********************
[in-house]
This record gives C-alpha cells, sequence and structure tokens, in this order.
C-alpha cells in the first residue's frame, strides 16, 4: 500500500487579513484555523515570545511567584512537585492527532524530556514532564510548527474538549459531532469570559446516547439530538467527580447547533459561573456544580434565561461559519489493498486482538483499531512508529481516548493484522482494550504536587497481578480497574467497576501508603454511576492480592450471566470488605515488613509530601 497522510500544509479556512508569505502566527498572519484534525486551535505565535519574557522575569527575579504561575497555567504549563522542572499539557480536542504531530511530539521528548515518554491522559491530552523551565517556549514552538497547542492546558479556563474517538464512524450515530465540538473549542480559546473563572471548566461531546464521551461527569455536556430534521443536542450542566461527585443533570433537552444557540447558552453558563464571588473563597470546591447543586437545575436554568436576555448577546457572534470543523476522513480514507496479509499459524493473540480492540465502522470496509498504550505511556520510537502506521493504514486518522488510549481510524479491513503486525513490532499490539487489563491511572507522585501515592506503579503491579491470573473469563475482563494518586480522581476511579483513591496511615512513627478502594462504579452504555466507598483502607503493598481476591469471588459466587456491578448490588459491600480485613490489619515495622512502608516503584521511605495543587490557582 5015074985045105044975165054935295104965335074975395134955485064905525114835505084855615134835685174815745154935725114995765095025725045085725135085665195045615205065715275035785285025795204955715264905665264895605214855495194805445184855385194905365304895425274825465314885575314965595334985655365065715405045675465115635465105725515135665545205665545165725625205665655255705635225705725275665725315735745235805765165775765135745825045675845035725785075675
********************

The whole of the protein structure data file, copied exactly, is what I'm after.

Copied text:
[in-house]
This record gives C-alpha cells, sequence and structure tokens, in this order.
C-alpha cells in the first residue's frame, strides 16, 4: 500500500487579513484555523515570545511567584512537585492527532524530556514532564510548527474538549459531532469570559446516547439530538467527580447547533459561573456544580434565561461559519489493498486482538483499531512508529481516548493484522482494550504536587497481578480497574467497576501508603454511576492480592450471566470488605515488613509530601 497522510500544509479556512508569505502566527498572519484534525486551535505565535519574557522575569527575579504561575497555567504549563522542572499539557480536542504531530511530539521528548515518554491522559491530552523551565517556549514552538497547542492546558479556563474517538464512524450515530465540538473549542480559546473563572471548566461531546464521551461527569455536556430534521443536542450542566461527585443533570433537552444557540447558552453558563464571588473563597470546591447543586437545575436554568436576555448577546457572534470543523476522513480514507496479509499459524493473540480492540465502522470496509498504550505511556520510537502506521493504514486518522488510549481510524479491513503486525513490532499490539487489563491511572507522585501515592506503579503491579491470573473469563475482563494518586480522581476511579483513591496511615512513627478502594462504579452504555466507598483502607503493598481476591469471588459466587456491578448490588459491600480485613490489619515495622512502608516503584521511605495543587490557582 5015074985045105044975165054935295104965335074975395134955485064905525114835505084855615134835685174815745154935725114995765095025725045085725135085665195045615205065715275035785285025795204955715264905665264895605214855495194805445184855385194905365304895425274825465314885575314965595334985655365065715405045675465115635465105725515135665545205665545165725625205665655255705635225705725275665725315735745235805765165775765135745825045675845035725785075675